Chinese Egg Drop Soup
Chinese Egg Drop Soup
Yesterday I made my one hundred and first soup from The Soup Book and my first in 2012. I had originally intended to make one of the three clam soup recipes but the spouse and I were unable to find any clams. The spouse's favourite fishmonger told him that clams aren't usually available after Christmas. Another fishmonger that I tried said there wasn't much call for them in his locality, but he could order them. You never know - I might get to make another soup during the week. Anyway, back to the Chinese egg drop soup.
The recipe is by Carolyn Humphreys, who suggests that the soup could be a simple chicken broth, but is made tasty and filling with the addition of vegetables and Chinese seasonings. The ingredients include chicken stock, garlic, fresh ginger root, spring onions, soy sauce, Chinese five-spice powder, corn on the cob or canned sweetcorn, baby leaf spinach, cornflour and eggs. The first stage involved cooking the crushed garlic, ginger, spring onions, soy sauce and spice in the chicken stock. Unable to make my first choice of soup, I had to pop out to Young Stephen's for spinach and the five-spice powder (pepper, star anise, cinnamon, clove and fennel seed). He told me how he now makes his own vegetable stock using up wilting vegetables from the shop; he has also ventured into soup making!
The second stage of my soup now required the addition of the sweetcorn and the spinach. I was using canned corn so this was added now rather than during the first stage as with fresh corn kernels. Once the spinach had wilted, I added the cornflour mixed with water to thicken the soup slightly. Finally, I trickled in the beaten egg and stirred it gently so that it would form the thin strands referred to in the recipe. Then it was time to eat. The three of us all enjoyed it - even the younger offspring took a second bowlful! The spice mix and the soy sauce gave the soup that familiar Chinese flavour, and the cornflour and strands of egg gave it the approximate texture of Chinese restaurant soup, but without the cloying monosodium glutamate flavour and thickness. Another one for the list of those to be repeated.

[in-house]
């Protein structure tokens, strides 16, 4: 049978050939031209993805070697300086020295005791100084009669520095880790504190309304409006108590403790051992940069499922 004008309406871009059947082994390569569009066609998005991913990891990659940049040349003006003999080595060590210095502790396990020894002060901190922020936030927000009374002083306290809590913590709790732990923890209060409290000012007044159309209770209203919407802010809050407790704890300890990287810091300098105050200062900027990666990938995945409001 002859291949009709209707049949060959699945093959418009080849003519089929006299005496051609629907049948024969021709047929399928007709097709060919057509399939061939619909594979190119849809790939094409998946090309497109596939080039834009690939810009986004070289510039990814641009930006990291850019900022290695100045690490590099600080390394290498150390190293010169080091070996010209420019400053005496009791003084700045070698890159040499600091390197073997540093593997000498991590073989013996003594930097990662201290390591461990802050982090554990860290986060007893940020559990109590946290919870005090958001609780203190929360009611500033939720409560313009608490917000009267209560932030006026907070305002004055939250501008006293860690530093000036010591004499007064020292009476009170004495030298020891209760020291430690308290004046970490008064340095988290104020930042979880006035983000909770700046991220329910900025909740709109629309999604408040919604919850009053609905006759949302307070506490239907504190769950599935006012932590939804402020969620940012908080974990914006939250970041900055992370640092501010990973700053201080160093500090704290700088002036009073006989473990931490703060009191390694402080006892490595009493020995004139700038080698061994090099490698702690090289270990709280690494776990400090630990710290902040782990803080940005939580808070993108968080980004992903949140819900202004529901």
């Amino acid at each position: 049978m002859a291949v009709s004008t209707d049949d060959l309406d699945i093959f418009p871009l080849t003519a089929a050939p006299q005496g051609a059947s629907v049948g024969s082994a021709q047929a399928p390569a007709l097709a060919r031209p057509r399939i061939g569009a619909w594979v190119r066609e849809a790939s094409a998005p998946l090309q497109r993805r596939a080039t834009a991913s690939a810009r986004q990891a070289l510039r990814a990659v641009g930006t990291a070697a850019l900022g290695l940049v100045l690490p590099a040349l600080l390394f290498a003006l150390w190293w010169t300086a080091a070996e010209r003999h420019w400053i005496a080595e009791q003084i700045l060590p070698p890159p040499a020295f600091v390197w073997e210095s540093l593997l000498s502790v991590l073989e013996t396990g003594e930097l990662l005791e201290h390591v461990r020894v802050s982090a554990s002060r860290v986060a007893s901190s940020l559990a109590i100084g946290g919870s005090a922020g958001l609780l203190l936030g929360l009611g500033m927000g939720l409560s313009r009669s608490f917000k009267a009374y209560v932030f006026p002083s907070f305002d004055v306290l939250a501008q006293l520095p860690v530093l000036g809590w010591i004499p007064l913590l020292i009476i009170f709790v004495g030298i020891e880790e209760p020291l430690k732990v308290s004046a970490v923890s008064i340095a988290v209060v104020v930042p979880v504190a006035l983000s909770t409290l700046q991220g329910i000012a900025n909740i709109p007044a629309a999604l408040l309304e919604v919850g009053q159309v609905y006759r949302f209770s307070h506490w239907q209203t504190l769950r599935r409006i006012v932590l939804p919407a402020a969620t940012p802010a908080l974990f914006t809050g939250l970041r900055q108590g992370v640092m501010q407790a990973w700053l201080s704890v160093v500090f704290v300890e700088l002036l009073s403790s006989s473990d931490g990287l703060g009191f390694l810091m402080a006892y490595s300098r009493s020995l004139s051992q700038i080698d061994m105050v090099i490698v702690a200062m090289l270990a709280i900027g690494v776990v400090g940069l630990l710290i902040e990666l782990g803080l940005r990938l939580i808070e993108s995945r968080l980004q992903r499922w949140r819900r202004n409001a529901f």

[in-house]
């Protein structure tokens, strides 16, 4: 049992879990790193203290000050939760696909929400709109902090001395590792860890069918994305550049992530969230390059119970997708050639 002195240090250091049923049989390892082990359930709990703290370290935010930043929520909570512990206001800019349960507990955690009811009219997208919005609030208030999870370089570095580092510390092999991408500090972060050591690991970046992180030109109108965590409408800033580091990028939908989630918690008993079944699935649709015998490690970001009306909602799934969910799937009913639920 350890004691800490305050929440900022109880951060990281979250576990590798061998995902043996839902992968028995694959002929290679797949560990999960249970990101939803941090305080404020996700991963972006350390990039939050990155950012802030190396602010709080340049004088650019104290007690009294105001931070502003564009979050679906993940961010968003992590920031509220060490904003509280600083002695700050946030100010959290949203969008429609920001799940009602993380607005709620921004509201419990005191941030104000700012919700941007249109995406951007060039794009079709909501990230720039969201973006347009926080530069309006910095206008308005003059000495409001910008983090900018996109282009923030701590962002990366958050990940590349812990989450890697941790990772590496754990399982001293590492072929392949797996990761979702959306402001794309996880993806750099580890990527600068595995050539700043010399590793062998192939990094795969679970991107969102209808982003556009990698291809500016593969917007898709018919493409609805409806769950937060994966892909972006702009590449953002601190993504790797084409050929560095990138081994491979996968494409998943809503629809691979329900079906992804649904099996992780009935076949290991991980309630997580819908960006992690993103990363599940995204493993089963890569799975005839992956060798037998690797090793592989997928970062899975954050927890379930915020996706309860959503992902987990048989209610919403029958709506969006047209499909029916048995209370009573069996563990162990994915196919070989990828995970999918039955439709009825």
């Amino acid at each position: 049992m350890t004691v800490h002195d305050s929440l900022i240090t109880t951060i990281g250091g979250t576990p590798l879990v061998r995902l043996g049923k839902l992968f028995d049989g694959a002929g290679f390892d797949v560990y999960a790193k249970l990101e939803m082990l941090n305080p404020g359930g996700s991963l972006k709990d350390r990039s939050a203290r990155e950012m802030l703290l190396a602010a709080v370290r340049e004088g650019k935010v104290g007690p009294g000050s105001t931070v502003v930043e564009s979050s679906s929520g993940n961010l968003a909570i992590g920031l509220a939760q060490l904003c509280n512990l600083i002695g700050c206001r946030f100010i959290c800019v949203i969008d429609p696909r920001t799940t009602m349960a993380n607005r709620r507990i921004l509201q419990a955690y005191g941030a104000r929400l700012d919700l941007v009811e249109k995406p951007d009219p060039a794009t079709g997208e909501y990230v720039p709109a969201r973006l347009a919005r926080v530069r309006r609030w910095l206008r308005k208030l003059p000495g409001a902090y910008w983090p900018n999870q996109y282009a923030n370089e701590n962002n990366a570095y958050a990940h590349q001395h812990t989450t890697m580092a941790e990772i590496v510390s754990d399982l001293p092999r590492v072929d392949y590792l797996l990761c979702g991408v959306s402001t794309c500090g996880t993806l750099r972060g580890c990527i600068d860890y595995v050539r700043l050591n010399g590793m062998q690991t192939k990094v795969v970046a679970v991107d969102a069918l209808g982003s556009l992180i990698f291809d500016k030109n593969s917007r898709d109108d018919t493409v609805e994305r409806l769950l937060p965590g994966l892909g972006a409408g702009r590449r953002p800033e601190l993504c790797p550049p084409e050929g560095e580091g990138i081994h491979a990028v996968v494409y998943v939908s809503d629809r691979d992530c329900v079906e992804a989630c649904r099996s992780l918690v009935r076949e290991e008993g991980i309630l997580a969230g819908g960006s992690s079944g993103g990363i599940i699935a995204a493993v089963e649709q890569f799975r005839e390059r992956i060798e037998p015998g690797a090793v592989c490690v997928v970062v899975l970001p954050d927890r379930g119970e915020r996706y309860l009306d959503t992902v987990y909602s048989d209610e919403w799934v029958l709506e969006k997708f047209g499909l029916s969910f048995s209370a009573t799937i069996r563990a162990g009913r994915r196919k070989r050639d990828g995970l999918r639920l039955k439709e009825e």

Bee is for Books
A couple of new books I have in the pile beside my bed are Sean Borodale's Pages from Bee Journal and Carol Ann Duffy's The Bees. Borodale's book (it's more a pamphlet, really) is a "poem-journal" of bee-keeping over a two-year period. Here are the opening lines from "4th January: The Honey Jar":
I do not take the honey but lift it down:And now for the opening lines from Duffy's "The Human Bee":
The jar of it on the high shelf
is a ghost of goings-on
a kept world-part of their summer
I became a human bee at twelve,
when they gave me my small wand,
my flask of pollen,
and I walked with the other bees
out to the orchards.
That's it for this weekend.